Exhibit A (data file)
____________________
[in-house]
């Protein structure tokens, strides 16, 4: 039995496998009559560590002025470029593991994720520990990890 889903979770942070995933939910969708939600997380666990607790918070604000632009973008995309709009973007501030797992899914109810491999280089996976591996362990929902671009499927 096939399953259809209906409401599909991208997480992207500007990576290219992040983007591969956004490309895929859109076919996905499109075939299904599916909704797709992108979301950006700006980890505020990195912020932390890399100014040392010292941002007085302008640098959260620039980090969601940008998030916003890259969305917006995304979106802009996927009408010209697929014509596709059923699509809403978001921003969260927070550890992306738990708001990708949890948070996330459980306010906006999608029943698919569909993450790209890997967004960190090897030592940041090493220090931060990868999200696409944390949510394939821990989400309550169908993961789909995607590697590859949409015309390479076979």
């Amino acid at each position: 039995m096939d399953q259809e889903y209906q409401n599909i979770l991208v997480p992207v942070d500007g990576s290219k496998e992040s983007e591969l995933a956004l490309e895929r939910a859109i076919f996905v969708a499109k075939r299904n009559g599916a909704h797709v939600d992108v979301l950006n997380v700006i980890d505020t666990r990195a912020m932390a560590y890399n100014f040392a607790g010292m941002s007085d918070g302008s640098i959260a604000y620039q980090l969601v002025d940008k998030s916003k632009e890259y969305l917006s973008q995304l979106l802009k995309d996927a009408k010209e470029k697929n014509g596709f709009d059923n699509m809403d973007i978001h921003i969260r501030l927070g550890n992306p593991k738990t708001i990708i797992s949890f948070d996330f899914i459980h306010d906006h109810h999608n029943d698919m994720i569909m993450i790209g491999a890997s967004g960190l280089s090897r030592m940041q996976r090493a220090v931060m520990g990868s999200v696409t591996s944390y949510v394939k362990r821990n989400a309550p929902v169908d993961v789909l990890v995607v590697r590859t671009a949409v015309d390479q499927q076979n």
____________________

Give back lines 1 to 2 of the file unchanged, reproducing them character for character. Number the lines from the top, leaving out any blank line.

[in-house]
């Protein structure tokens, strides 16, 4: 039995496998009559560590002025470029593991994720520990990890 889903979770942070995933939910969708939600997380666990607790918070604000632009973008995309709009973007501030797992899914109810491999280089996976591996362990929902671009499927 096939399953259809209906409401599909991208997480992207500007990576290219992040983007591969956004490309895929859109076919996905499109075939299904599916909704797709992108979301950006700006980890505020990195912020932390890399100014040392010292941002007085302008640098959260620039980090969601940008998030916003890259969305917006995304979106802009996927009408010209697929014509596709059923699509809403978001921003969260927070550890992306738990708001990708949890948070996330459980306010906006999608029943698919569909993450790209890997967004960190090897030592940041090493220090931060990868999200696409944390949510394939821990989400309550169908993961789909995607590697590859949409015309390479076979």